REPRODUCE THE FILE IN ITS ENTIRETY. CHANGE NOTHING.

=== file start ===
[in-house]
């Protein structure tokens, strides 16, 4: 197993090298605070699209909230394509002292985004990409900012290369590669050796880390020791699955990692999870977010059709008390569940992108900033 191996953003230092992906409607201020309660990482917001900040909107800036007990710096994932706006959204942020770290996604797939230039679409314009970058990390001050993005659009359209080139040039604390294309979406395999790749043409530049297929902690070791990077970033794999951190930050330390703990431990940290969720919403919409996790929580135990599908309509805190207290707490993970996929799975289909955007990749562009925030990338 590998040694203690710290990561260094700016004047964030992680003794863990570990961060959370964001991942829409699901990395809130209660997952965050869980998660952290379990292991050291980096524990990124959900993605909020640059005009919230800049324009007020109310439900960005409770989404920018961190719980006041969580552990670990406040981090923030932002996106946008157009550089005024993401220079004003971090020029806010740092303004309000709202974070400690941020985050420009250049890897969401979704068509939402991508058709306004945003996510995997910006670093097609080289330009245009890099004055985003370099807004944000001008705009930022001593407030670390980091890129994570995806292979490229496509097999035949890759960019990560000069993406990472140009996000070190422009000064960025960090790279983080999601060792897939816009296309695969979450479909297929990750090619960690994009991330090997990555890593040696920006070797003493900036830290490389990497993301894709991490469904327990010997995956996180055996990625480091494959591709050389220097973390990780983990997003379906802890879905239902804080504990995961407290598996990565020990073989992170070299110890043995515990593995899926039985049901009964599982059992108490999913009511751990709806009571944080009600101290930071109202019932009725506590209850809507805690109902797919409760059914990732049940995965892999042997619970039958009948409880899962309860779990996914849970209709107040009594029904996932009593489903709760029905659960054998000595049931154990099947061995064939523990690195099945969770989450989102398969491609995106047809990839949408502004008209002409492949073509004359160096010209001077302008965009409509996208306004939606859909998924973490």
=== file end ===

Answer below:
[in-house]
């Protein structure tokens, strides 16, 4: 197993090298605070699209909230394509002292985004990409900012290369590669050796880390020791699955990692999870977010059709008390569940992108900033 191996953003230092992906409607201020309660990482917001900040909107800036007990710096994932706006959204942020770290996604797939230039679409314009970058990390001050993005659009359209080139040039604390294309979406395999790749043409530049297929902690070791990077970033794999951190930050330390703990431990940290969720919403919409996790929580135990599908309509805190207290707490993970996929799975289909955007990749562009925030990338 590998040694203690710290990561260094700016004047964030992680003794863990570990961060959370964001991942829409699901990395809130209660997952965050869980998660952290379990292991050291980096524990990124959900993605909020640059005009919230800049324009007020109310439900960005409770989404920018961190719980006041969580552990670990406040981090923030932002996106946008157009550089005024993401220079004003971090020029806010740092303004309000709202974070400690941020985050420009250049890897969401979704068509939402991508058709306004945003996510995997910006670093097609080289330009245009890099004055985003370099807004944000001008705009930022001593407030670390980091890129994570995806292979490229496509097999035949890759960019990560000069993406990472140009996000070190422009000064960025960090790279983080999601060792897939816009296309695969979450479909297929990750090619960690994009991330090997990555890593040696920006070797003493900036830290490389990497993301894709991490469904327990010997995956996180055996990625480091494959591709050389220097973390990780983990997003379906802890879905239902804080504990995961407290598996990565020990073989992170070299110890043995515990593995899926039985049901009964599982059992108490999913009511751990709806009571944080009600101290930071109202019932009725506590209850809507805690109902797919409760059914990732049940995965892999042997619970039958009948409880899962309860779990996914849970209709107040009594029904996932009593489903709760029905659960054998000595049931154990099947061995064939523990690195099945969770989450989102398969491609995106047809990839949408502004008209002409492949073509004359160096010209001077302008965009409509996208306004939606859909998924973490």